It is here, in its tenacious determination to make the whole human drama, in all its aspects, "transparent to the divine intention,"24 that the Unification Principle deserves to be taken seriously and watched carefully as it enters the challenge of secularity. The outcome of this challenge largely depends on whether Unification hermeneutics is strong enough and flexible enough to absorb the perplexities of our confused age, to render them intelligible in light of divine providence, to transform them and refine them from pseudo-expressions to substantial expressions of the divine ideal, to usher in an age where God's promises finally catch up with history. It is only in the light of the end of history that history can ultimately be grasped.

In the assimilation of Historic to Heilsgeschichte Unification historiography faces the subtly dichotomous twins of secularity and secularism.25 We find that our historical hermeneutics permits us to see secularity as the legitimate child of God's history of restoration, whereas secularism, in denying religion by stern materialism, is that which represents the most serious challenge to theistic ideology in its effort to maintain the integrity of reality. Pannenberg has worded the challenge thus:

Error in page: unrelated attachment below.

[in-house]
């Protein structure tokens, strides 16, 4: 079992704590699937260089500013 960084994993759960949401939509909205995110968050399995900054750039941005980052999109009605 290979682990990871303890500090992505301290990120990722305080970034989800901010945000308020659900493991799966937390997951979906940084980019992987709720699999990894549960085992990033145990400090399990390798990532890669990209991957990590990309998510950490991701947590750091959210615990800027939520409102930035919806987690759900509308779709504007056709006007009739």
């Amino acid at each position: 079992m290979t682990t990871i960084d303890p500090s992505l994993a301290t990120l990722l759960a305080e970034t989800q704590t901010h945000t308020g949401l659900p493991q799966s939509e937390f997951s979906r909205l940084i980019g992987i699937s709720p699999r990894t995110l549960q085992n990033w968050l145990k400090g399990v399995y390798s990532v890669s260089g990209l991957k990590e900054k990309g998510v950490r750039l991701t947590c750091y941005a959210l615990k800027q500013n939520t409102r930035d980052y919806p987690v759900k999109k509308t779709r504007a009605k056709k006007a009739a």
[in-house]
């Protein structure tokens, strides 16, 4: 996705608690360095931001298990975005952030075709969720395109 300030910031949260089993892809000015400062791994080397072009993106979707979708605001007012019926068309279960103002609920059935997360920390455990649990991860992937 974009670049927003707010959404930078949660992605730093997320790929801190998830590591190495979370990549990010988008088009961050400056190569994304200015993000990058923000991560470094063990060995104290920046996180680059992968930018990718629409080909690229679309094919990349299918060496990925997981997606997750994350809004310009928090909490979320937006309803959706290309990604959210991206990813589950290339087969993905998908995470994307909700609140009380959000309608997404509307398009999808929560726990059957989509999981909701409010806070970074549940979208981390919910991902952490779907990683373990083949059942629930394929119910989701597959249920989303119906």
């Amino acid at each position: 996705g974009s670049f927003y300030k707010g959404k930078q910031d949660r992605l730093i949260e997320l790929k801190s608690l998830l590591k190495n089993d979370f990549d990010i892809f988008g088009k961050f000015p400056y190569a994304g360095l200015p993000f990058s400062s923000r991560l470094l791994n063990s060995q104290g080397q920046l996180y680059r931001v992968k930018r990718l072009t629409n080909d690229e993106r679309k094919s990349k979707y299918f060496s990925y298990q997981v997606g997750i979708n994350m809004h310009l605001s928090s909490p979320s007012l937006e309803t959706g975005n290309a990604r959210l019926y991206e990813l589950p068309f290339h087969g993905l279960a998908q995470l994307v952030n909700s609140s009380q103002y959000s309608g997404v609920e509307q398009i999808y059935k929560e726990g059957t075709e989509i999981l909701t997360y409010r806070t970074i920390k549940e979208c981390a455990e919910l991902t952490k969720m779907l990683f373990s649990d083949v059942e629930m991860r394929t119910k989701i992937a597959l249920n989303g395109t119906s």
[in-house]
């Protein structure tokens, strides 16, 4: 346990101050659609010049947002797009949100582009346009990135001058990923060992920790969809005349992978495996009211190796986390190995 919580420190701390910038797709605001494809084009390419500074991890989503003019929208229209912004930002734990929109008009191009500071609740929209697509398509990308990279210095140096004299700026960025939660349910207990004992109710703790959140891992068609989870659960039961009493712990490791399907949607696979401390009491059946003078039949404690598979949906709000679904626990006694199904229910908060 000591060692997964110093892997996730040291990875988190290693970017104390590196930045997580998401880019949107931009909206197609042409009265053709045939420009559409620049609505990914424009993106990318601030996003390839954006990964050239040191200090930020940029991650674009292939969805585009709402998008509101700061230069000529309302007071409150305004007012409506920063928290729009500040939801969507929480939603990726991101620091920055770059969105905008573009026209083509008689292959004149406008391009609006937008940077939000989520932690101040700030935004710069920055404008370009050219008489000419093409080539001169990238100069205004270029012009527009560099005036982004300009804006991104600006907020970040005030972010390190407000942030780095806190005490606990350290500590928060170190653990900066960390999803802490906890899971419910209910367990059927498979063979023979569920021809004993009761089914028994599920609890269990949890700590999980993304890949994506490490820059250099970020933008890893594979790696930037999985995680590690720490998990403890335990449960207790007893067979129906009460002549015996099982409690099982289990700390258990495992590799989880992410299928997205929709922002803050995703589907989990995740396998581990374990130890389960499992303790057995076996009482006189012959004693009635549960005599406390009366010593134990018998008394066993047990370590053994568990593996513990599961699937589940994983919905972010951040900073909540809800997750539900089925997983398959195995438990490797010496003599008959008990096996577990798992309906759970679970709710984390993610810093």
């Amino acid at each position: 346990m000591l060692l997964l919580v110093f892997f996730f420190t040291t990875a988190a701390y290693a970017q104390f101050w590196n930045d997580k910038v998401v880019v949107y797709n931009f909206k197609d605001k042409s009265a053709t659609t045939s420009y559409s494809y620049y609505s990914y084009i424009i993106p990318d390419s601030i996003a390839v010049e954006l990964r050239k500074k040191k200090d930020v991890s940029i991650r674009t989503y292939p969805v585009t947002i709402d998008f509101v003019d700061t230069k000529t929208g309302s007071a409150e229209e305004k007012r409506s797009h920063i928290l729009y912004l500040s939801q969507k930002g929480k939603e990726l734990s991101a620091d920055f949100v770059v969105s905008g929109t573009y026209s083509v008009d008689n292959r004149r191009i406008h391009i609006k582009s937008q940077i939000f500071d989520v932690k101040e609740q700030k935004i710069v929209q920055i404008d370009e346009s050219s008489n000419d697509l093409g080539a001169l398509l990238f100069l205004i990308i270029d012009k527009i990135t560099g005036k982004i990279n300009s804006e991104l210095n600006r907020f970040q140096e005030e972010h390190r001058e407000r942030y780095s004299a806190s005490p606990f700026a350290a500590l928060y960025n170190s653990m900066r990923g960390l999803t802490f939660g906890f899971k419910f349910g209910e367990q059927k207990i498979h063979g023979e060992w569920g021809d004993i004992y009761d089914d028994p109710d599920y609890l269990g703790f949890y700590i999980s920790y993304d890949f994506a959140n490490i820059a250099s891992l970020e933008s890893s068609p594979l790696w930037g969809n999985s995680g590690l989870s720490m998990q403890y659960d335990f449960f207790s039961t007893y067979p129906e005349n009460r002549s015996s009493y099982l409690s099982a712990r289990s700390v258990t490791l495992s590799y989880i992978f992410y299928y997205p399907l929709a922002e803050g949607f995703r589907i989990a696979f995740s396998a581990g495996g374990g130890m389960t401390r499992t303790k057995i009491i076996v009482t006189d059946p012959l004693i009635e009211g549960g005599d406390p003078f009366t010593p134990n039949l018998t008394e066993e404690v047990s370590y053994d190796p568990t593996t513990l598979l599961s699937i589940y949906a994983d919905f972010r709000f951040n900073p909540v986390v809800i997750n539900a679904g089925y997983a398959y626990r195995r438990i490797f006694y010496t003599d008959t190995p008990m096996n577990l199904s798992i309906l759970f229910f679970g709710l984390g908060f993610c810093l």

In our present world, Christianity can no longer be taken for granted. Many people nowadays feel that the Christian churches are the relics of a past which has otherwise vanished without a trace. Has the modern age broken away again from Christianity, or is the Christian heritage in some hidden way constituent in the way of life, which seems so completely secular... either as the hidden capital on which it is living in spite of all the secularization it puts on display, or as the factor which makes this secular life a possibility?26

In the sense that the history of Christianity may be seen as a precursor to and as a prolepsis of developments in secular history (politics and economics), Unification theory of history joins with Pannenberg in seeing Christianity as the legitimation of the modern age.27 However, the dichotomy of secularity and secularism in Unification thought is ontologically rooted and explained as sung-sang culture and hyungsang culture that remain in disharmony due to the fall.28 It is noteworthy, however, that the chapter ends with a vision of a "New Renaissance" in which these quarrelsome twins, the cultural Cain and Abel, are reconciled in a "wonderful new cultural age which is beyond our imagination."29 It is just this vision of the fusion of new horizons that brings strength and joy to Unification people.